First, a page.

NCDOT engineers developed the ICM system to direct local, commercial and emergency traffic to alternate routes between Hendersonville and Asheville in case of an emergency such as an extended closure of I-26 between I-40 and U.S 64.
Transportation officials in Raleigh or at the Mountain Regional Traffic Management Center can remotely initiate the system in a matter of minutes, activate the digital signs and change signal timing to allow more vehicles through signals along the detour routes.
For example, signals on Hendersonville Road (U.S. 25), Long Shoals Road, Airport Road, Brevard Road, or Haywood Road (N.C. 191) would remain green for an extended time period while side streets remain red longer to allow the detoured traffic to flow better along the alternate route.
“Our traffic and signal teams have put in a lot of time and technical work to design and implement this important system,” Franklin said. “We’re very fortunate to have this specialized system in Western North Carolina.”
Tourism Honorable Mention: Thermal Belt Rail Trail: Connecting Great Small Towns
Most Voted Honorable Mention: Thermal Belt Rail Trail: Connecting Great Small Towns
The N.C. Department of Transportation honored communities today that developed the state’s best multimodal projects, including a public transportation service in Shelby and a bridge with a multi-use path connecting Surf City to Topsail Island.
The NCDOT Mobi Awards, which started last year, honor transportation projects that improve the economy and enhance the quality of life in North Carolina communities. Projects had to combine the use of at least two transportation modes such as aviation, bicycle, pedestrian, ferry, public transportation, rail and roadway.
More than 60 projects competed in this year’s NCDOT Mobi Awards. “Whether we’re building bike and walking paths, making it more convenient for people to use public transportation or finding new ways to safely accommodate travelers on our highways, multimodal projects are an important piece of our transportation present and future,” said state Transportation Secretary Eric Boyette. “And it’s why we’re here today – to celebrate your commitment to multimodal investments and the important role they play in our way of life.” Due to the COVID-19 pandemic, this year’s Mobi Awards were presented virtually and are available on NCDOT’s YouTube Channel.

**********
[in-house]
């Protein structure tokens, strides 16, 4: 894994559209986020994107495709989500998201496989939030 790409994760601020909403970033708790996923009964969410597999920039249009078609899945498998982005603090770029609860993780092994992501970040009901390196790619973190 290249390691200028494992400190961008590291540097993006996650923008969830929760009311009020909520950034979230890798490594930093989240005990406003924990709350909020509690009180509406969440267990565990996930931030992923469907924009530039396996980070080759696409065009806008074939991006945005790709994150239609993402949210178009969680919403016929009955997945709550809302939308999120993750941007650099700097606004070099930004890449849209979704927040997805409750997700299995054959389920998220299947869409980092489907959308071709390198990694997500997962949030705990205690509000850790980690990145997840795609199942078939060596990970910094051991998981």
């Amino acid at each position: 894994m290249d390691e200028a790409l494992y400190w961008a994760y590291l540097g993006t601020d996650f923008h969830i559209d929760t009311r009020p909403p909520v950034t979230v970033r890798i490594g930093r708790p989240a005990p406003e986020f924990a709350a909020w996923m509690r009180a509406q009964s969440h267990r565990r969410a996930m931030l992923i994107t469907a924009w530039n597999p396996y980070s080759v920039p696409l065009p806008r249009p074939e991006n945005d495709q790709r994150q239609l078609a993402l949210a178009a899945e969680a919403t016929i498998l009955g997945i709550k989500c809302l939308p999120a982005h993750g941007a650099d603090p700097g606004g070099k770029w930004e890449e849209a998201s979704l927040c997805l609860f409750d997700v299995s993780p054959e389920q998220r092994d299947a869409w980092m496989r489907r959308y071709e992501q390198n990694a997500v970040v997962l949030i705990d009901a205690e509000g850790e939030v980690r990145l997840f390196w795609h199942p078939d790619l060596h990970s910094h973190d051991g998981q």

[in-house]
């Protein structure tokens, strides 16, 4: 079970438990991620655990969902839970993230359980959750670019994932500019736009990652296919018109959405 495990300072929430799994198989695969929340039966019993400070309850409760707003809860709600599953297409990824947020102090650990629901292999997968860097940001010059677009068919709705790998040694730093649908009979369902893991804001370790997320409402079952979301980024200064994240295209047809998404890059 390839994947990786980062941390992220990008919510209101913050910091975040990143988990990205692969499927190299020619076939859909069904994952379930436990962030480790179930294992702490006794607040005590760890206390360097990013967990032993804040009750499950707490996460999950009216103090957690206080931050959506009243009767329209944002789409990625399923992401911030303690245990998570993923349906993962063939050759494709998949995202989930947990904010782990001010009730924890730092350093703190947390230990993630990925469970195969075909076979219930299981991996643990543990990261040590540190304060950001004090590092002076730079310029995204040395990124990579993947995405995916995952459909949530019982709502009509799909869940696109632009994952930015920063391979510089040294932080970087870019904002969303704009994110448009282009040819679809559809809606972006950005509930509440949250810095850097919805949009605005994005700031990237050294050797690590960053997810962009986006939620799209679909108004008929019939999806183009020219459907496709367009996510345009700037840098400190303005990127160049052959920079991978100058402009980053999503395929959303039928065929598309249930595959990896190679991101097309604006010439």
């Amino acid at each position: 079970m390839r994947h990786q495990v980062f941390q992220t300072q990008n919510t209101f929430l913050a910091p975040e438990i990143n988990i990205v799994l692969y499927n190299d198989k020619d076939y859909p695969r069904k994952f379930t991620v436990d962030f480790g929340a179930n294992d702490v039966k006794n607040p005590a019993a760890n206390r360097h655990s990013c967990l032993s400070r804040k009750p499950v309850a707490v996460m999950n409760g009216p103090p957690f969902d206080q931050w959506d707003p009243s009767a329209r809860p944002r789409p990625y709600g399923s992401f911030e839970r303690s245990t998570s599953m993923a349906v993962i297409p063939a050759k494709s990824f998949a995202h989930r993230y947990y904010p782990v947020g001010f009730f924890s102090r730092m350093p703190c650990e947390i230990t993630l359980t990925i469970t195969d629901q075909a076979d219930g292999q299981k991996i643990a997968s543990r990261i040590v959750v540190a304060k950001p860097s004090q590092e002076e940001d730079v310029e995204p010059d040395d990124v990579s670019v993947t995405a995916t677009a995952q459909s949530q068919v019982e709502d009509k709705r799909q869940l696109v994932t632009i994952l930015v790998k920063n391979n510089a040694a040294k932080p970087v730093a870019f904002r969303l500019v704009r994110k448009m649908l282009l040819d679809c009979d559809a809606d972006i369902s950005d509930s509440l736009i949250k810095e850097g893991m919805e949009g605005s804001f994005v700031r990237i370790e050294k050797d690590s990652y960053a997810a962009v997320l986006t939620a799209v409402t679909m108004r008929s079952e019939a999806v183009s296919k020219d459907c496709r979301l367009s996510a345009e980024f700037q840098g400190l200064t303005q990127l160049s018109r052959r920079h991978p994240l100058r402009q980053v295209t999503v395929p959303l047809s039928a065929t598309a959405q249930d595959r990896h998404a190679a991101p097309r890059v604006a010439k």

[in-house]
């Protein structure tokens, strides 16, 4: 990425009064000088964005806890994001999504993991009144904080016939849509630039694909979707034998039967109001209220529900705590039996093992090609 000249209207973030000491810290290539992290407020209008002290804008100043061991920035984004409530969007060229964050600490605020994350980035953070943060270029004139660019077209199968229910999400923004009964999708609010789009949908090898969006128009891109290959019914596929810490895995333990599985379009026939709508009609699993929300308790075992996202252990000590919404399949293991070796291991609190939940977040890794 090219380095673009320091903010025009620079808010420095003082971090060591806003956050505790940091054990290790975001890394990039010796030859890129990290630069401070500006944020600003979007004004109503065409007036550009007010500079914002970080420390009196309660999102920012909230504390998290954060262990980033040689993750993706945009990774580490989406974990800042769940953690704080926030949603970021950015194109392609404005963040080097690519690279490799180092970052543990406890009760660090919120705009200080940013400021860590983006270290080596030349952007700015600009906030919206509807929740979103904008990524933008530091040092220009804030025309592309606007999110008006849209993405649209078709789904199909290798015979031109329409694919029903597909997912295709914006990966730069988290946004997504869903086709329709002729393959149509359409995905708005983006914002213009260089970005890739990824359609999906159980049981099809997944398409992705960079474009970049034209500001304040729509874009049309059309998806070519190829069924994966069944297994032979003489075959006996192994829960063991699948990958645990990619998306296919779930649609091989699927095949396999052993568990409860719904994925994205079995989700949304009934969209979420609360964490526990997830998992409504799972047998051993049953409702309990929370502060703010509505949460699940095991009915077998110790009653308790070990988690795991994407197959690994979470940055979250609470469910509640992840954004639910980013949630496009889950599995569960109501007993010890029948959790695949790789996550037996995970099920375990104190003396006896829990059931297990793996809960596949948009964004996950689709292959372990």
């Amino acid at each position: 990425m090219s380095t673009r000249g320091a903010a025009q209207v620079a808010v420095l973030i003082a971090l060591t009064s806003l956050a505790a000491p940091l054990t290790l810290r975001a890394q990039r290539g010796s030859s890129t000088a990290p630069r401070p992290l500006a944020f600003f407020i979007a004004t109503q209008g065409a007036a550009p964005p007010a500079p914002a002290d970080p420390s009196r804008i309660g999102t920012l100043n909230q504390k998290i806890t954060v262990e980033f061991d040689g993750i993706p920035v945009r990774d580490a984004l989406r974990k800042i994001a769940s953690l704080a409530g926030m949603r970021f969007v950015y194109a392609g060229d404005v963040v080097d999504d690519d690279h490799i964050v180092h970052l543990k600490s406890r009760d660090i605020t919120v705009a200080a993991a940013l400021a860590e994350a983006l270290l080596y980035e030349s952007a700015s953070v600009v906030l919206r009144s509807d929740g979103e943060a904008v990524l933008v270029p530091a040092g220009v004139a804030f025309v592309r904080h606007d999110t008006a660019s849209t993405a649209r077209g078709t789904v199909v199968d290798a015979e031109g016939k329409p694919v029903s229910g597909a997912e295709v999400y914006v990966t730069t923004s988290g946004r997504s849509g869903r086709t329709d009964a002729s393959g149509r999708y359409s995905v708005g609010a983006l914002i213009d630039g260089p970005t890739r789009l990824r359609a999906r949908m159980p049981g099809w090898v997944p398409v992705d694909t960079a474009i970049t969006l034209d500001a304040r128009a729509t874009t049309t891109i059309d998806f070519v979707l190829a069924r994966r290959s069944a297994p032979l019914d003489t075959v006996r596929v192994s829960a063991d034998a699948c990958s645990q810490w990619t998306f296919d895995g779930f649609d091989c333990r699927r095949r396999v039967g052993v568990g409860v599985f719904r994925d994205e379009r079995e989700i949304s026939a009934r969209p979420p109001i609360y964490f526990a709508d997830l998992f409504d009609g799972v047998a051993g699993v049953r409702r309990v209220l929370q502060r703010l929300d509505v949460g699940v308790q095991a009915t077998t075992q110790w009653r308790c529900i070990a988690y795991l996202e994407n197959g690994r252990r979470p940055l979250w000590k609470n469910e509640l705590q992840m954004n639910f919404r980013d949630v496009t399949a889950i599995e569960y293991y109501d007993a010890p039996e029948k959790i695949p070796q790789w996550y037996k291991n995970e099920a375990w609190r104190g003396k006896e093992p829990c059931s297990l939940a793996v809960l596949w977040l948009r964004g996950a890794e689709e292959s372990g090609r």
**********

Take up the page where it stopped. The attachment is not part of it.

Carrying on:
Judges selected winners and honorable mentions from the following categories: Rural, Urban, Tourism and Innovation. For a new category, Most Voted Project, all this year’s entries were placed online so the public could vote for a First-Place winner and an honorable mention.
The 2020 NCDOT Mobi Book, which has detailed descriptions and pictures of all this year’s entries, can be found online.
Judges selected this year’s top projects based on how well projects leveraged public and private investment, contributed to economic development, created long-term jobs, improved public health and quality of life, and made other significant contributions. The event’s organizers were NCDOT, the North Carolina Triangle Chapter of Women’s Transportation Seminar, N.C. Go!, and N.C. State University Institute for Transportation Research and Education.
ASHEVILLE – Thousands of drivers heading into Asheville will be cruising on a brand new section of interstate starting Thursday morning. A contractor for the N.C. Department of Transportation will shift traffic on westbound Interstate 26 to newly constructed outside lanes prior to Brevard Road (Exit 33) on Wednesday night, weather permitting.
The shift will allow crews from Blythe Development to completely rehabilitate the current existing lanes. This phase of the $47.4 million project to improve the I-26/Brevard Road interchange will involve removing the existing asphalt, building new concrete lanes, constructing a median wall and improving the drainage.
Completion of the project will result in new bridges on Brevard Road over the interstate and four lanes in each direction on I-26. It will align with the current I-26 widening project from Henderson County to this project.
Transportation officials remind drivers to drive alert, obey all posted signs and slow down in work zones.